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Local News

  • Marching to the same beat
  • Live Your Passion | M - Mixed Martial Arts Fighter - Travis Branum

    Travis Branum has never been one to back away from a fight. Growing up, first in Owen County Schools and then transferring to Carroll County High School as a junior, he used to get in fights at school.

    “Football was the first way I could really get my aggression out safely. It was my first outlet,” he said.

    The son of Angie and Donnie Branum, Branum graduated from CCHS in 2012. He had a chance to play semi-professional football, but turned it down because of the number of concussions he had sustained over his four-year career.

  • Back In My Day | Janie Wilson

    Janie Wilson was born a Hoosier in New Albany, Ind., and her family moved to Carrollton when she was 2-years-old. That brief time spent in Indiana did not keep Wilson from being a rabid University of Kentucky sport fan.

    Her parents were Cleofus “Bud” and Rosalie Ehalt. She had one sister Helen Courtney.

    Wilson said her dad would jokingly say if anyone would name their child Cleofus he would buy them a bonnet. He never had to buy anyone a bonnet.

  • Historical Society hosts fundraiser Aug. 12, for Masterson House

    Port William Historical Society kicked off a fundraising drive to raise $50,000 for make much-needed repairs and improvements to the county’s oldest structure — the Masterson House.

    The group has planned a day filled with events for Saturday, Aug. 12 to help close in on its goal to fund projects at the historic house.

    Port William Historical Society President Deborah Garrett said the day will include a 5K walk run, a car wash, auction and all special sales set up at the Masterson House.

  • New JCTC building ready for school year

    What began in 1968 is finally becoming a reality in 2017. Carrollton has a new community and technical college building.

    A ribbon cutting is scheduled for 2 p.m., Wednesday, Aug. 9, at the campus located on Hwy. 227, across the road from the main entrance to General Butler State Resort Park. Classes will officially begin Aug. 14.

    The state legislature approved the funding for a community college in 1968, but according to Dennis Goff there was some ‘horse-trading’ that went on and Carrollton did not receive its campus.

  • iLead, Trimble students to embrace new learning tool

    Summit Learning will be introduced to students at the iLead Academy in Carrollton and at two school facilities in Trimble County when classes begin this fall.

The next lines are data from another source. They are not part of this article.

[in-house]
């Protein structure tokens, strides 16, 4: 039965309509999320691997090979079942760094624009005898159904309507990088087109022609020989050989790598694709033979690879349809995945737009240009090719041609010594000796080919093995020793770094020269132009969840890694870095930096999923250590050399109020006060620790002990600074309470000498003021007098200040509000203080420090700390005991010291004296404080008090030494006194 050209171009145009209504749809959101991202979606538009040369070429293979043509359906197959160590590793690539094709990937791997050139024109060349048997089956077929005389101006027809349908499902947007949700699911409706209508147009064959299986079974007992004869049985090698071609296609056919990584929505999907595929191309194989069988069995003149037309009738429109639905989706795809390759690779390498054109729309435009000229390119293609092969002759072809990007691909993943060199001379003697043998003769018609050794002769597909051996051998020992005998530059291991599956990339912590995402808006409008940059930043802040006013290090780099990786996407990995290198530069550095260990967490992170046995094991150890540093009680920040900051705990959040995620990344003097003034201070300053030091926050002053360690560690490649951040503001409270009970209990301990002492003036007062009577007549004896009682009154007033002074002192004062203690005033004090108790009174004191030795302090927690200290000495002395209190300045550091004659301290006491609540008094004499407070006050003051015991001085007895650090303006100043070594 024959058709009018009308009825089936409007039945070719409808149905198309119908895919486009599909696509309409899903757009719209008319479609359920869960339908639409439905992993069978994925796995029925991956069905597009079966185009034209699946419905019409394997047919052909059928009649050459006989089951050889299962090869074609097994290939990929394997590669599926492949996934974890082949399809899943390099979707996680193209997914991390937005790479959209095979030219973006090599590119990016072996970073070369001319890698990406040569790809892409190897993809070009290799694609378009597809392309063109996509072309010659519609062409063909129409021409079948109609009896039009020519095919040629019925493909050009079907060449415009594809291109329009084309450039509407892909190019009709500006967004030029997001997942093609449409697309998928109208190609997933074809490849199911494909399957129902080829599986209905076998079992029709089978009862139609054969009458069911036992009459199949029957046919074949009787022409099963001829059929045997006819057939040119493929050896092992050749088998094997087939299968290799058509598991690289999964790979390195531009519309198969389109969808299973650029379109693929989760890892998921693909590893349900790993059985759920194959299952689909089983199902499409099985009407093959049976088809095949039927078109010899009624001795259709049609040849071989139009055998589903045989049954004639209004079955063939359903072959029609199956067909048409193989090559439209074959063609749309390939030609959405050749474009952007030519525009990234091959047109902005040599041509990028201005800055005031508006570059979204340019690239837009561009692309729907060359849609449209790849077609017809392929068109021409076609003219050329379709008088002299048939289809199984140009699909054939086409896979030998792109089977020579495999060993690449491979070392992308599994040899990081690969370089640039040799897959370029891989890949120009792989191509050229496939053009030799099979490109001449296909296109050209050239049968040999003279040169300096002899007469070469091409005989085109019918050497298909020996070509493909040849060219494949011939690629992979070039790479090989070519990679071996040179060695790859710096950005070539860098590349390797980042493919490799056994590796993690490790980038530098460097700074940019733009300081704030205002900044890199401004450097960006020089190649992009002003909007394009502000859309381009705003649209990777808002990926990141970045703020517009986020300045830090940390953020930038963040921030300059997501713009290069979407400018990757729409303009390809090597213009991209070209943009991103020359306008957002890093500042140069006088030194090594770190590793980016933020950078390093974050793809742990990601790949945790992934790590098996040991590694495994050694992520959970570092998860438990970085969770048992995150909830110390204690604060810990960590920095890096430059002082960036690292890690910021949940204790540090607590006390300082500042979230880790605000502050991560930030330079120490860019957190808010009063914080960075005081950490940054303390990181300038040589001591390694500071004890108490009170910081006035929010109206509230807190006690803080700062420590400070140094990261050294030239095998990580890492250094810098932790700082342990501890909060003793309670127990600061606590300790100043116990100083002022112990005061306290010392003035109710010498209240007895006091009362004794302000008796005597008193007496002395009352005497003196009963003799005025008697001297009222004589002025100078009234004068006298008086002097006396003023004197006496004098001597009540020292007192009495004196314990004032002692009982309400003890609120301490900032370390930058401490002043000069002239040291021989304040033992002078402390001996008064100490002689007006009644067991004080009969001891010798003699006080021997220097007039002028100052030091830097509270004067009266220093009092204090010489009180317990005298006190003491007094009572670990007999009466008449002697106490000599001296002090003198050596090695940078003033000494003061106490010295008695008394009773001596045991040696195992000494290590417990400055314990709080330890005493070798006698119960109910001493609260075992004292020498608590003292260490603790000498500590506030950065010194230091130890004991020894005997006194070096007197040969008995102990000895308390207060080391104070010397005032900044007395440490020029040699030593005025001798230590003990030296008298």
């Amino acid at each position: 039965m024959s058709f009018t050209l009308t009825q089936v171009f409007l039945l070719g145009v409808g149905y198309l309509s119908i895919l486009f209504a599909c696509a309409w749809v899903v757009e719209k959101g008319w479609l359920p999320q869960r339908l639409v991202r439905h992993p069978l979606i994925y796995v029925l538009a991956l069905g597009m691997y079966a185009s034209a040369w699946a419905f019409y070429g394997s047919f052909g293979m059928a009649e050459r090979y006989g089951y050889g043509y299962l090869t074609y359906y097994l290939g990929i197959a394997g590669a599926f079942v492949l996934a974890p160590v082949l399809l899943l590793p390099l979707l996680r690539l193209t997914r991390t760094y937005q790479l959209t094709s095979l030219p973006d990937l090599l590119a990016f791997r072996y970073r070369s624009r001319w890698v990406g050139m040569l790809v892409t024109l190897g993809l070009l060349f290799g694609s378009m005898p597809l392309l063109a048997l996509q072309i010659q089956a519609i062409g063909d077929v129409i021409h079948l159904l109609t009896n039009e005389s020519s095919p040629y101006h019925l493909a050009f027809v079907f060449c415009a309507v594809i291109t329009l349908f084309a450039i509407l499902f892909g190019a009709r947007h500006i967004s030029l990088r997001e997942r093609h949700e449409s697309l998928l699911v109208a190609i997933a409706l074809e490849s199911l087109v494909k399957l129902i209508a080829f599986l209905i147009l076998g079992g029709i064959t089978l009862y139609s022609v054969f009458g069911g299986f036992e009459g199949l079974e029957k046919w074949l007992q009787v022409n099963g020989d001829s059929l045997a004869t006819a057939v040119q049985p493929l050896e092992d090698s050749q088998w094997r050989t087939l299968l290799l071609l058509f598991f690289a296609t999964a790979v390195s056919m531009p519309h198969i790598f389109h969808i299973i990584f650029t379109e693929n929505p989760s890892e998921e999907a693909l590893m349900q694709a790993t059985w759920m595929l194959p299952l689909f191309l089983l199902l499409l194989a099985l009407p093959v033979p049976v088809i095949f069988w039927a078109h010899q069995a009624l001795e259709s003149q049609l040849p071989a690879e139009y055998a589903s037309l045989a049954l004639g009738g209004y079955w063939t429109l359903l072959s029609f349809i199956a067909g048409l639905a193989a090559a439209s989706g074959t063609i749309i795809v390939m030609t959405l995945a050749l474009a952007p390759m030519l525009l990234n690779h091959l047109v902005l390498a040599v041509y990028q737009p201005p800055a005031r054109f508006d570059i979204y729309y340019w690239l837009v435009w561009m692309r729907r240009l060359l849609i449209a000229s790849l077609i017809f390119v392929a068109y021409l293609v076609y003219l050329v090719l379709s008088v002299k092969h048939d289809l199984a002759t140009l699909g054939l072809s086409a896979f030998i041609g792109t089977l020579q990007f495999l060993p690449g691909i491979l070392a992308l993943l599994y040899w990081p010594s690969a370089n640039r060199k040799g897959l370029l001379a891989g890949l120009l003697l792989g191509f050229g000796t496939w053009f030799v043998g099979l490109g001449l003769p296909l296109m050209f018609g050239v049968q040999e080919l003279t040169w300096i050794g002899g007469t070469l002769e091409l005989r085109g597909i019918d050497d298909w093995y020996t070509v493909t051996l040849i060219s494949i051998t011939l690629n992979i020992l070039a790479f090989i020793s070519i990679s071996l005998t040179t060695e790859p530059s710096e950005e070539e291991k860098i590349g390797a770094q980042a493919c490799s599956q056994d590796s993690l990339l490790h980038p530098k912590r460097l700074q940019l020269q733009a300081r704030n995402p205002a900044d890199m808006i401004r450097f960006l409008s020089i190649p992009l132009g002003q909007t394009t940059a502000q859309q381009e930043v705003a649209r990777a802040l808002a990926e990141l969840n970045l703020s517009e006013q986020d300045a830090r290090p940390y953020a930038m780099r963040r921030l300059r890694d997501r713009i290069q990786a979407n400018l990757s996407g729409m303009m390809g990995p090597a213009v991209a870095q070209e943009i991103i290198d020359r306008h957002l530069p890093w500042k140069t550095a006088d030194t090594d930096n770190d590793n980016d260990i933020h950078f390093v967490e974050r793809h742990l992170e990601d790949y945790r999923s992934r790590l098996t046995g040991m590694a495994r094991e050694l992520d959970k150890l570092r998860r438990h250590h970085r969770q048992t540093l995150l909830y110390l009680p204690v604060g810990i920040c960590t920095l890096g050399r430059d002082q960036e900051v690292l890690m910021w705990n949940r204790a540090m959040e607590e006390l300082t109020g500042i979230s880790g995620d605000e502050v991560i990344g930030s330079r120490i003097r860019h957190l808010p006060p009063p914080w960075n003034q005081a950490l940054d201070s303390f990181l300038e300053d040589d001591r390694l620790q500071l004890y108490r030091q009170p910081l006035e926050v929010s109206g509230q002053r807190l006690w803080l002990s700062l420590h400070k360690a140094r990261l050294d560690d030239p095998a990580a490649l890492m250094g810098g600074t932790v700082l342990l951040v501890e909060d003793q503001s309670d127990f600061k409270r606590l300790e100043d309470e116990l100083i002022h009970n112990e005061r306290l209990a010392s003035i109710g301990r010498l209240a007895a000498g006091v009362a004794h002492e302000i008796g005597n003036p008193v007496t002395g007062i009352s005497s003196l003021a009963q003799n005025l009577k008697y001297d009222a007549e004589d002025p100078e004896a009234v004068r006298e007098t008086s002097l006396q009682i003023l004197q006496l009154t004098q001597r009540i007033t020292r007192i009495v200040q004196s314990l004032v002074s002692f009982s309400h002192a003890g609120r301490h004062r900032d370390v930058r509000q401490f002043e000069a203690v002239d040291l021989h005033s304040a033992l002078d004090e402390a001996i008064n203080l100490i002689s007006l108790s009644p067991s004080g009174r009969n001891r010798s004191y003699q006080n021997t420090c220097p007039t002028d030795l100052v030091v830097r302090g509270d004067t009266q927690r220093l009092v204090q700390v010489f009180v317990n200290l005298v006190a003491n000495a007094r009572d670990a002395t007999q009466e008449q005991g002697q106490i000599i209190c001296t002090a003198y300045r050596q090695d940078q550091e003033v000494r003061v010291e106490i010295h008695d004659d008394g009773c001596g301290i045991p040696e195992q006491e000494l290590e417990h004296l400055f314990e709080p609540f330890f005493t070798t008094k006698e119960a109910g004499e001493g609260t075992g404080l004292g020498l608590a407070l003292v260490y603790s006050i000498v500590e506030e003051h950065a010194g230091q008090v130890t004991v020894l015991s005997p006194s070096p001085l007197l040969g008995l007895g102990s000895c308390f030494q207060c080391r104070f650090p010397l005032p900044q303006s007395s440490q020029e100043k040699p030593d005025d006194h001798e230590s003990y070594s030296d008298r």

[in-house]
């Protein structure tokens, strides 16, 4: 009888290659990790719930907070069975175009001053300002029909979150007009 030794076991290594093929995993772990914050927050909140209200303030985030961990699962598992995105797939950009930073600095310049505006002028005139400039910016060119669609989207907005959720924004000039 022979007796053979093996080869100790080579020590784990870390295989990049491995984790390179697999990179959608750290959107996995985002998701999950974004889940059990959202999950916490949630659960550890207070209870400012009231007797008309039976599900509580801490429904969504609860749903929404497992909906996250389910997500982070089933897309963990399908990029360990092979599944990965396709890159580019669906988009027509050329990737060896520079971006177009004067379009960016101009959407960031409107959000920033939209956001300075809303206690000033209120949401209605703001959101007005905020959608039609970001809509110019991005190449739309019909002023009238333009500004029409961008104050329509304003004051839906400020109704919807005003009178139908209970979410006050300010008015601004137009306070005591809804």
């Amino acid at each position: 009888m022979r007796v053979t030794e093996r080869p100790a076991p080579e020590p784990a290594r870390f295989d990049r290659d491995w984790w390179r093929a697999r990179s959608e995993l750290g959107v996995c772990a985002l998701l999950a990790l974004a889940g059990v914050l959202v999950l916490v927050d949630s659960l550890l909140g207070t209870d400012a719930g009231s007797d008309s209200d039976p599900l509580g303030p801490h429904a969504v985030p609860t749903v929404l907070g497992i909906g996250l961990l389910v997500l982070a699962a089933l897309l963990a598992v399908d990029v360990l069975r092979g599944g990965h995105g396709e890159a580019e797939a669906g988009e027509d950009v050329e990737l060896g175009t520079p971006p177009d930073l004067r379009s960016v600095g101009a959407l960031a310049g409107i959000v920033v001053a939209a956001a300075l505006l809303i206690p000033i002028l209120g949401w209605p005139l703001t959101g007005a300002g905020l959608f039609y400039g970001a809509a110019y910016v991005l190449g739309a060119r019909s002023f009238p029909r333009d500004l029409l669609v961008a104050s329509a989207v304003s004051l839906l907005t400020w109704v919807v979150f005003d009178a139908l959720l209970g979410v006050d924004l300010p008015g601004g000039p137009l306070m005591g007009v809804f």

• Trimble man was indicted on human trafficking

    Gallatin County Grand Jury indicted a Trimble County man July 24, on one count of human trafficking, a class C felony.

    On May 20, Kentucky State Police Post 5 Campbellsburg received a complaint of human trafficking in Gallatin County. 

  • Livingood excited for new interim role

    Carroll County Schools interim superintendent Ron Livingood, Ed.D., took over the district’s leadership position July 12. He has a one-year contract with the district as the board of education begins the search for a new superintendent.

    Livingood retired in December 2016 after serving as superintendent of Grant County Schools for more than five years.

  • TRDHD, UMC offer free snacks until Aug. 11

    The Three Rivers District Health Department has partnered with the United Methodist Church Food Ministry summer food service in Carroll County to offer free food service to all children through age 18.

    The program provides an enhanced snack for each child, health department grant writer and community development specialist Hayley Franklin said.

    The United Methodist Church Food Ministry in Owen County prepares the snacks, Franklin said, and then brings them to Carroll County Health Department in a mobile food vehicle.

  • Local officials believe data regarding youth smoking, alcohol, drug use is high

    Students responding to questions on cigarette, alcohol and other types of drug use in the 2016 Kentucky Incentive for Prevention report show higher numbers than some local officials believe to be the case.

    In fact, Champions for a Drug Free Carroll County coordinator Hayley Franklin said the numbers on usage by youth here have shown steady declines with the educational efforts and prevention programs offered here in recent years. Carrollton Police Chief Mike Willhoite agrees based on his department’s reports.